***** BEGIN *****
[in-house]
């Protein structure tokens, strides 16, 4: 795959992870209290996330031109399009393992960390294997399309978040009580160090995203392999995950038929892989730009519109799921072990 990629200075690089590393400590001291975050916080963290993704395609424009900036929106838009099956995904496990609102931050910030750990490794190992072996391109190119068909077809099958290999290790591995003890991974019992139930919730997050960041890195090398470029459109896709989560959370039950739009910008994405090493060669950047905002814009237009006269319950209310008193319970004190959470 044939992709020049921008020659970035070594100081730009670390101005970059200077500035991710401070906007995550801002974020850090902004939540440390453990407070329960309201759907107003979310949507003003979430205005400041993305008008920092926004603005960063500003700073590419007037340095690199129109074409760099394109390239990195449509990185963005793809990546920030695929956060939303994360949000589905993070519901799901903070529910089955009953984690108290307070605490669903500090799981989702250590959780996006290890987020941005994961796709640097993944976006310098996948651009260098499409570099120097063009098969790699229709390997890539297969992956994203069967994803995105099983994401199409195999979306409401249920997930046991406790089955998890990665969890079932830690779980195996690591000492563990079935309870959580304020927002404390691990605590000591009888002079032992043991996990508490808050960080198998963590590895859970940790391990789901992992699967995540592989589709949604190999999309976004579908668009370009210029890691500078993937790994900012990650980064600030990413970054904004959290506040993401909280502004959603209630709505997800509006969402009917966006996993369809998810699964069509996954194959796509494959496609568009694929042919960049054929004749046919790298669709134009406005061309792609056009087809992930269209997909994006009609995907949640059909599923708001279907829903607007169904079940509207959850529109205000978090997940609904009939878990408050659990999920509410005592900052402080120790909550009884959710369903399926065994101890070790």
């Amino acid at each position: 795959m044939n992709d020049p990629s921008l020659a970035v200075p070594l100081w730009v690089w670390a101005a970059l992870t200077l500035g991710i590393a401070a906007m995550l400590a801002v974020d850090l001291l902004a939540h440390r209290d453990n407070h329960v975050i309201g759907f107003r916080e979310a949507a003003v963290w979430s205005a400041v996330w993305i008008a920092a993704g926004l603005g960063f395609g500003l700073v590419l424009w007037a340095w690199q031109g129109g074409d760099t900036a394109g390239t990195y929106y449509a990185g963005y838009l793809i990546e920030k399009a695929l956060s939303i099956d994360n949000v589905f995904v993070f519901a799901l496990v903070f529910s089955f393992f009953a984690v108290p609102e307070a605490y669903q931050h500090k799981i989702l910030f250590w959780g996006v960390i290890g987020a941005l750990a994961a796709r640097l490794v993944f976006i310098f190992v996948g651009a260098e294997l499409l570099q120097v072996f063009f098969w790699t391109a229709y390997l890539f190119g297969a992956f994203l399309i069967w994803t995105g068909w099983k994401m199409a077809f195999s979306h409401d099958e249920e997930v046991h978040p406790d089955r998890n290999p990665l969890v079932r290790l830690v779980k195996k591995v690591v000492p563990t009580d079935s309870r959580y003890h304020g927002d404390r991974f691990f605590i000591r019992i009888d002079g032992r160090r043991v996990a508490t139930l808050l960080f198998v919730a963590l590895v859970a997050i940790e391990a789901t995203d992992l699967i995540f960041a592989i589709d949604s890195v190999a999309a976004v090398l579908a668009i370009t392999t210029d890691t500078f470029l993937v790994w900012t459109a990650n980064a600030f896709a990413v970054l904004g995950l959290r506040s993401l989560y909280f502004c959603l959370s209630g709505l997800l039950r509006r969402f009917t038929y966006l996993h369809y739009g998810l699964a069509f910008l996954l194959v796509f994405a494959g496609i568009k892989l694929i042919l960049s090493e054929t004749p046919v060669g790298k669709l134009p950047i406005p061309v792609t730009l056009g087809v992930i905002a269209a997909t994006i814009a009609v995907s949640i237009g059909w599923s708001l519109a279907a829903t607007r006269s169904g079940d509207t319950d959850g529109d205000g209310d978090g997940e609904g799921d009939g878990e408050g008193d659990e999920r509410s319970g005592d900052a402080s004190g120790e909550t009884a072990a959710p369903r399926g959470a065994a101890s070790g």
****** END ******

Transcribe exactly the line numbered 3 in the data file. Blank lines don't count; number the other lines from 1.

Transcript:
């Amino acid at each position: 795959m044939n992709d020049p990629s921008l020659a970035v200075p070594l100081w730009v690089w670390a101005a970059l992870t200077l500035g991710i590393a401070a906007m995550l400590a801002v974020d850090l001291l902004a939540h440390r209290d453990n407070h329960v975050i309201g759907f107003r916080e979310a949507a003003v963290w979430s205005a400041v996330w993305i008008a920092a993704g926004l603005g960063f395609g500003l700073v590419l424009w007037a340095w690199q031109g129109g074409d760099t900036a394109g390239t990195y929106y449509a990185g963005y838009l793809i990546e920030k399009a695929l956060s939303i099956d994360n949000v589905f995904v993070f519901a799901l496990v903070f529910s089955f393992f009953a984690v108290p609102e307070a605490y669903q931050h500090k799981i989702l910030f250590w959780g996006v960390i290890g987020a941005l750990a994961a796709r640097l490794v993944f976006i310098f190992v996948g651009a260098e294997l499409l570099q120097v072996f063009f098969w790699t391109a229709y390997l890539f190119g297969a992956f994203l399309i069967w994803t995105g068909w099983k994401m199409a077809f195999s979306h409401d099958e249920e997930v046991h978040p406790d089955r998890n290999p990665l969890v079932r290790l830690v779980k195996k591995v690591v000492p563990t009580d079935s309870r959580y003890h304020g927002d404390r991974f691990f605590i000591r019992i009888d002079g032992r160090r043991v996990a508490t139930l808050l960080f198998v919730a963590l590895v859970a997050i940790e391990a789901t995203d992992l699967i995540f960041a592989i589709d949604s890195v190999a999309a976004v090398l579908a668009i370009t392999t210029d890691t500078f470029l993937v790994w900012t459109a990650n980064a600030f896709a990413v970054l904004g995950l959290r506040s993401l989560y909280f502004c959603l959370s209630g709505l997800l039950r509006r969402f009917t038929y966006l996993h369809y739009g998810l699964a069509f910008l996954l194959v796509f994405a494959g496609i568009k892989l694929i042919l960049s090493e054929t004749p046919v060669g790298k669709l134009p950047i406005p061309v792609t730009l056009g087809v992930i905002a269209a997909t994006i814009a009609v995907s949640i237009g059909w599923s708001l519109a279907a829903t607007r006269s169904g079940d509207t319950d959850g529109d205000g209310d978090g997940e609904g799921d009939g878990e408050g008193d659990e999920r509410s319970g005592d900052a402080s004190g120790e909550t009884a072990a959710p369903r399926g959470a065994a101890s070790g």